How did you hear about 42?
I was planning to attend a university in France, but I would have had to wait a pretty long time, and I didn’t have the funds to live there. Charlie Summers (a 42 alum who works at LinkedIn now) and I went to high school together and he told me I had to come to 42. I did the online tests and got in, and did the bootcamp trial and loved it.
What did your family think about your decision to attend 42?
They loved it, they think it is exactly what I should be doing. I was always building things, learning my own code, I never thought I could do it as a job, I always thought it was something I would do on the side.
What was the piscine like?
It was awesome, it was so much information at one time. I thought I was horrible until I looked at how I was doing at the end. You are constantly self-doubting yourself, but when you look back you are like wow, I learned so much in such a short amount of time. During the time it was very stressful, but afterward you realize how amazing it was.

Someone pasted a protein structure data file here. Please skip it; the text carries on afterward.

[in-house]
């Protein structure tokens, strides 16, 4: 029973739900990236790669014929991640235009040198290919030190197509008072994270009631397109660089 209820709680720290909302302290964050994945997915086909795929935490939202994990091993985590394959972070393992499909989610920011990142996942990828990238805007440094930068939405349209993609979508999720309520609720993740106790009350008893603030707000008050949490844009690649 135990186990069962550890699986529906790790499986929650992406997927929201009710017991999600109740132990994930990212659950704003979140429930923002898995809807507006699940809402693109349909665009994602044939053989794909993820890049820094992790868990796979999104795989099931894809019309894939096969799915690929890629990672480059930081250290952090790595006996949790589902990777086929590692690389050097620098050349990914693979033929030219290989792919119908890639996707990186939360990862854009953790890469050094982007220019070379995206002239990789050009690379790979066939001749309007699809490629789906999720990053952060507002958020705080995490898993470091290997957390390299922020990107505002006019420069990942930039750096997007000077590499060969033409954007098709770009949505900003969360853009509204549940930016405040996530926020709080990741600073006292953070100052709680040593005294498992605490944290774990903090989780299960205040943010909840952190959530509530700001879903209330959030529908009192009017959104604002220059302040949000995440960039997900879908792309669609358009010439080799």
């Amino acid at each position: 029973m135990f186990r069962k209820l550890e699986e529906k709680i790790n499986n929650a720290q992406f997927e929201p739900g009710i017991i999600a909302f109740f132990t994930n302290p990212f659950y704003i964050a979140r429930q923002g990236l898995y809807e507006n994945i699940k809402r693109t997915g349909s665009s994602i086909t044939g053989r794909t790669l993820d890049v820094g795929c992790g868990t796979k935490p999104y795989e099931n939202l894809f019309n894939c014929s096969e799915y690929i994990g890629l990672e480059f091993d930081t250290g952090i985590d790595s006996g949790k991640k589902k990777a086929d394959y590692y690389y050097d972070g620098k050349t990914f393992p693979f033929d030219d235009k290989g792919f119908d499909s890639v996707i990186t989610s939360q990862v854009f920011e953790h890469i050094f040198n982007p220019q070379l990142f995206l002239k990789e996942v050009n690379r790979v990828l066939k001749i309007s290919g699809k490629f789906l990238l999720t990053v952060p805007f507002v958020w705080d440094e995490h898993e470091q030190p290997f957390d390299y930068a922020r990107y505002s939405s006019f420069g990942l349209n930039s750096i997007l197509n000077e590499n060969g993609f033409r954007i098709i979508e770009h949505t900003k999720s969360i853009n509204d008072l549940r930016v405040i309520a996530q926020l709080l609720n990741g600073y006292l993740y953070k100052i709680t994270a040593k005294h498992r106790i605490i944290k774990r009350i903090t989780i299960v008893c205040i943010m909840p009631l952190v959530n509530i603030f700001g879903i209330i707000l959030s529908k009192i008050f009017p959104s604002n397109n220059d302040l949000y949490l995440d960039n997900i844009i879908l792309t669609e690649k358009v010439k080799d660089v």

What was it like when you received your post-piscine decision email?
I was so happy, I hugged all the people in the group of friends I met through the piscine because we all got in.
How does the 42 Cadet Program differ from the piscine?
The cadet program is a lot more self-motivated, you actually have to enjoy coding to keep coding, otherwise, you don’t ever have to show up to the lab, although you have to get certain levels to stay in the dorm. I saw who was actually curious about learning and who wants to be here. The code that you are coding is not accomplishing anything it is more for yourself and learning everything from a deeper level.
How did you get involved with the Robotics Lab?